Commission to Change Format After Chaotic First Debate

President Donald Trump gestures while speaking during a news conference at the White House Sunday. (AP Photo/Carolyn Kaster)

(CN) — Following a chaotic debate with shouting and frequent interruptions, the presidential debate commission announced Wednesday it would make changes to the format of the remaining debates.

Tuesday night’s presidential debate in Cleveland, the first of the election season, was often a disjointed and confusing event where President Donald Trump frequently talked over former Vice President Joe Biden and debate moderator Chris Wallace of Fox News.

At one point, Trump interrupted Biden after he was asked a question, prompting Biden to remark, “Will you shut up, man?”

In a statement on Wednesday, the Commission on Presidential Debates said it would make changes to the format, but did not specify what those would be.

“Last night’s debate made clear that additional structure should be added to the format of the remaining debates to ensure a more orderly discussion of the issues,” the statement said.

A number of changes are being considered, according to media reports, including new speaking time limits and giving the moderator the ability to cut off microphones. The commission was set up in 1987 as a bipartisan nonprofit meant to coordinate television debates.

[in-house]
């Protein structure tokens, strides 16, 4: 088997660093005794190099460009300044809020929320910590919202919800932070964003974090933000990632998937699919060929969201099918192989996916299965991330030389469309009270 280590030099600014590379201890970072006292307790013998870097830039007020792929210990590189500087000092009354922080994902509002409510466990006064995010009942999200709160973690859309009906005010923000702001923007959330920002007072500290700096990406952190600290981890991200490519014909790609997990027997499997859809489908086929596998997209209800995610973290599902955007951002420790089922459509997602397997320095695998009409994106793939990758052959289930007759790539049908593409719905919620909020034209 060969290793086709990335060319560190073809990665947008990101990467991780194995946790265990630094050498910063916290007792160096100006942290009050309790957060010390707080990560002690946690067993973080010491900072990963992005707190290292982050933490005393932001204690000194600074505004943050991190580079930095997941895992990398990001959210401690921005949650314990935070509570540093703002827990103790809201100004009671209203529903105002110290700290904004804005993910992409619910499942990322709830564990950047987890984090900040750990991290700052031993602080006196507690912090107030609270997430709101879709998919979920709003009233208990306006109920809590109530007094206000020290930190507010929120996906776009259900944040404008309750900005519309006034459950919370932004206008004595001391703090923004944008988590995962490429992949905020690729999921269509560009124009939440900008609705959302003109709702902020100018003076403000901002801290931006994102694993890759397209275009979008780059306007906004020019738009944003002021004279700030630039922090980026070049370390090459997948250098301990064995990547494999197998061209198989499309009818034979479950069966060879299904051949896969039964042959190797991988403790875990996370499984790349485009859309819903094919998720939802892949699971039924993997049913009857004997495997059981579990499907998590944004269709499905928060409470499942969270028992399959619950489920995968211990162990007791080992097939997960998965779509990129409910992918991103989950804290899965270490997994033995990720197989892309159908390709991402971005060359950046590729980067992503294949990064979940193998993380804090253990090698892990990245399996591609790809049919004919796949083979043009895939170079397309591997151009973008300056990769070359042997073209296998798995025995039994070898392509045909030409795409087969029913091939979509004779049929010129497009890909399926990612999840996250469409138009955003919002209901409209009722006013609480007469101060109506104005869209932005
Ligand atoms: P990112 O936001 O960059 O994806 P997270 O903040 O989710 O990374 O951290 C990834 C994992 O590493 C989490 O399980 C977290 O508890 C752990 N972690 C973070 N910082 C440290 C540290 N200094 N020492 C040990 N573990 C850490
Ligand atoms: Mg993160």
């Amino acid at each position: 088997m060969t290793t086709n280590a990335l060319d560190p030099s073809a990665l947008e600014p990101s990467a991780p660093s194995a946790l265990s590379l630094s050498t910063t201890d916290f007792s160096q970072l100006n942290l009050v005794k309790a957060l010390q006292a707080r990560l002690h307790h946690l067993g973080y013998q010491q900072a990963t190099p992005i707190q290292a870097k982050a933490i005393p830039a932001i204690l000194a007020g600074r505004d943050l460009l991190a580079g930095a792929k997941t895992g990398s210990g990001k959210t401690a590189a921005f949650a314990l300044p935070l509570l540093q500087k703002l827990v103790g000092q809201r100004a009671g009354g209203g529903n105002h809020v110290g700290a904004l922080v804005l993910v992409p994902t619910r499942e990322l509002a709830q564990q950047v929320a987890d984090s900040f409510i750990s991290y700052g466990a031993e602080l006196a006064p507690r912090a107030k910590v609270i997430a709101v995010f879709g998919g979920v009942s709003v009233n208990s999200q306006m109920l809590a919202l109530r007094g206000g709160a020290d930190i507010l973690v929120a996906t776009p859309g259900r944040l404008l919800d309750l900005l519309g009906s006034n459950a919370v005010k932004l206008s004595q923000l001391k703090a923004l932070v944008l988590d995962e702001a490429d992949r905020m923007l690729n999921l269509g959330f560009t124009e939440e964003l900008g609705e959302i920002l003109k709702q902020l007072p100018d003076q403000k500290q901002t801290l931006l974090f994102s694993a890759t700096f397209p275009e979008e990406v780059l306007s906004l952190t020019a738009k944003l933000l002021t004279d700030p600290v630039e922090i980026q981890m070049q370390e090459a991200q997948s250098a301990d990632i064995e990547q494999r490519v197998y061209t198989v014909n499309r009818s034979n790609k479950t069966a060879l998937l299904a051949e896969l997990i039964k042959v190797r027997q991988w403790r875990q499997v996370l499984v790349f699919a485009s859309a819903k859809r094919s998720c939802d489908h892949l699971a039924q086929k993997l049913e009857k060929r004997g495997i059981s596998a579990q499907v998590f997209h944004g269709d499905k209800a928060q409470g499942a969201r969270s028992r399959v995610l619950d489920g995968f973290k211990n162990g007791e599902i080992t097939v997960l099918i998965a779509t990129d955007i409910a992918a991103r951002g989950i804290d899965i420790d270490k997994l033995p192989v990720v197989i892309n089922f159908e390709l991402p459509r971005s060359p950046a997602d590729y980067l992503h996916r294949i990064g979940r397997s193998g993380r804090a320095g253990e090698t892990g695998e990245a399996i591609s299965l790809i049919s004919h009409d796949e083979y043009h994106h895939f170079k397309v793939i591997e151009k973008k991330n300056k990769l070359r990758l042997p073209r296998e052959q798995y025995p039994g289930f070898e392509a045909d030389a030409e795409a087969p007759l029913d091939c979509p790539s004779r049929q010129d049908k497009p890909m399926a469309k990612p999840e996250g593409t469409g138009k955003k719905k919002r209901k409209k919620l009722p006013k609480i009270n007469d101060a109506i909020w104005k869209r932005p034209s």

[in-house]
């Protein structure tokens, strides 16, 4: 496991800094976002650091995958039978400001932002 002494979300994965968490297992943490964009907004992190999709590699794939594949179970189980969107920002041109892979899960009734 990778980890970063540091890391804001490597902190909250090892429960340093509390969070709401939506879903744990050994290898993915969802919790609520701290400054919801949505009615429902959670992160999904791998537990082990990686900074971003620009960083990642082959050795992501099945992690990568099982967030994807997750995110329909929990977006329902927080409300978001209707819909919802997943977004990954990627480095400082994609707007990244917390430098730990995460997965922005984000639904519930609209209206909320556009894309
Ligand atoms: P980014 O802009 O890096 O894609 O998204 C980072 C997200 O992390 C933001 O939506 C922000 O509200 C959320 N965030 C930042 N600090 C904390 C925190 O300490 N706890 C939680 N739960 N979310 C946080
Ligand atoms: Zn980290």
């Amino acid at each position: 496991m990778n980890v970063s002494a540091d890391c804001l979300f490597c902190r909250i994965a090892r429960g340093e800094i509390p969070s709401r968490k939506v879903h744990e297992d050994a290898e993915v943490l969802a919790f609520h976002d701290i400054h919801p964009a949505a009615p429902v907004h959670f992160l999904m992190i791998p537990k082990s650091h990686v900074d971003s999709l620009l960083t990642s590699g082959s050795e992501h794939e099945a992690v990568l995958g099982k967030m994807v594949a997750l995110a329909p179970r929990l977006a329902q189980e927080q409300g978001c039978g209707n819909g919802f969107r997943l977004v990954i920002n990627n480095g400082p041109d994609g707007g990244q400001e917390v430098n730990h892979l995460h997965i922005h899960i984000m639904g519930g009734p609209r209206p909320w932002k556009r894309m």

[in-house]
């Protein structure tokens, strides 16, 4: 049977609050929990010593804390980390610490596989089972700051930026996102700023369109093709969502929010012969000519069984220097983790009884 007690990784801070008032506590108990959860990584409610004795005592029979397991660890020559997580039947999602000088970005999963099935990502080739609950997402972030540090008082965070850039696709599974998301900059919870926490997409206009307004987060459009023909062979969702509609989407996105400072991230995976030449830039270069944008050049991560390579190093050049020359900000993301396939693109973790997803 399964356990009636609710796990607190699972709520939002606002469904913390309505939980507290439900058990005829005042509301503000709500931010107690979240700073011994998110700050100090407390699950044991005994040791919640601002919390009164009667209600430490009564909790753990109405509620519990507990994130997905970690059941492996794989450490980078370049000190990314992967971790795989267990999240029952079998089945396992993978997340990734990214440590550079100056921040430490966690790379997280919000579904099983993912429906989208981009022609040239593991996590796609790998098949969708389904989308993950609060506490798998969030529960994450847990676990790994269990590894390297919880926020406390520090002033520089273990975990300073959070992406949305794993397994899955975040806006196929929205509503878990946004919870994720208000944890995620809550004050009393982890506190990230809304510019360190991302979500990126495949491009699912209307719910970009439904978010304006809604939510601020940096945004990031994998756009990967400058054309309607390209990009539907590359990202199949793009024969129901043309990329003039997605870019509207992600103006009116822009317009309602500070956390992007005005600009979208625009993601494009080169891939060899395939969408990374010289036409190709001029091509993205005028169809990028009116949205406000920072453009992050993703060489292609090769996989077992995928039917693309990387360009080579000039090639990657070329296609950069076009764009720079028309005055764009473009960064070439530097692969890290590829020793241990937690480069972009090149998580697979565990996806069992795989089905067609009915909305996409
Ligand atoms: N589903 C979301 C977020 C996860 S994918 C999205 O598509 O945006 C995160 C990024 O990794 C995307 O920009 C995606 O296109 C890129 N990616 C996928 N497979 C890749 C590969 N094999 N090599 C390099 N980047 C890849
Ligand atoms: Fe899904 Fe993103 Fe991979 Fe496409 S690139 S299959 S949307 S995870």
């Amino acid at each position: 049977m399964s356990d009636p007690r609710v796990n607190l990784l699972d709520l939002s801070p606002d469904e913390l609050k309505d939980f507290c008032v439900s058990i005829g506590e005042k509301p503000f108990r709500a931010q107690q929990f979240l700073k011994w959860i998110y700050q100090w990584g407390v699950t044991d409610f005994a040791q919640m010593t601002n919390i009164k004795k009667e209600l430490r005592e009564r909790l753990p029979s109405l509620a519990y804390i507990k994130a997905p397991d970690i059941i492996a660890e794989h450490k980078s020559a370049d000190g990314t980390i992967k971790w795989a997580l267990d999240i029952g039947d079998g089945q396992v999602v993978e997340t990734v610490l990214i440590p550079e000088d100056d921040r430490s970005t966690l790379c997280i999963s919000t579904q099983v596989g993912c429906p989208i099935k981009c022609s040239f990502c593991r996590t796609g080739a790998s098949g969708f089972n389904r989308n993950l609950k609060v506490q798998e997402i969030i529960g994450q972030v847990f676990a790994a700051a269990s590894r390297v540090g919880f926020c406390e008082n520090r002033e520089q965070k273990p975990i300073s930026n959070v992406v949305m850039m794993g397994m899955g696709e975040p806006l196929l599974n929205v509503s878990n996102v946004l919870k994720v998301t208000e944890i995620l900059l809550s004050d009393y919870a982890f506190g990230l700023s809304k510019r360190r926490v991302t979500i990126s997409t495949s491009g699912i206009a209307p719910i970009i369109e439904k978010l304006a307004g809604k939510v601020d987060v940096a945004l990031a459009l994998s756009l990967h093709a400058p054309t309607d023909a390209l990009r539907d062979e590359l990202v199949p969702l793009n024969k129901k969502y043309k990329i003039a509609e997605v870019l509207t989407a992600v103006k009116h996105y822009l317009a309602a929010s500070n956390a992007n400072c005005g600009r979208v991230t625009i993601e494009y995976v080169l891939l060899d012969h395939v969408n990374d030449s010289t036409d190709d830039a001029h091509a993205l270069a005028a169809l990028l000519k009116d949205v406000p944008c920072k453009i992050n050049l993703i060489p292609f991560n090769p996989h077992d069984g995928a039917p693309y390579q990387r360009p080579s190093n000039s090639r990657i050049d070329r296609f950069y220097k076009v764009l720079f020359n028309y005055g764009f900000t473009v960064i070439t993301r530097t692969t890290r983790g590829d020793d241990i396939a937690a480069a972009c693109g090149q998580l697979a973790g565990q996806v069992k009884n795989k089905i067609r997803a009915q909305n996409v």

Wallace struggled to rein in the president, who interrupted him and Biden 71 times during the 90-minute debate. While Wallace faced criticism online for his performance, the commission said it was “grateful” to him “for the professionalism and skill he brought to last night’s debate and intends to ensure that additional tools to maintain order are in place for the remaining debates.”

Trump campaign spokesman Tim Murtaugh said in a statement Wednesday the commission was “only doing this because their guy got pummeled last night. President Trump was the dominant force and now Joe Biden is trying to work the refs.”

Kate Bedingfield, deputy campaign manager for Biden, said Wednesday that the former vice president was eager to attend the next debate, a town-hall meeting, and he’d “be focused on answering questions from the voters there, under whatever set of rules the commission develops to try to contain Donald Trump’s behavior.

The town-hall debate will take place in Miami on Oct. 15 and will be moderated by Steve Scully, political editor at C-SPAN.

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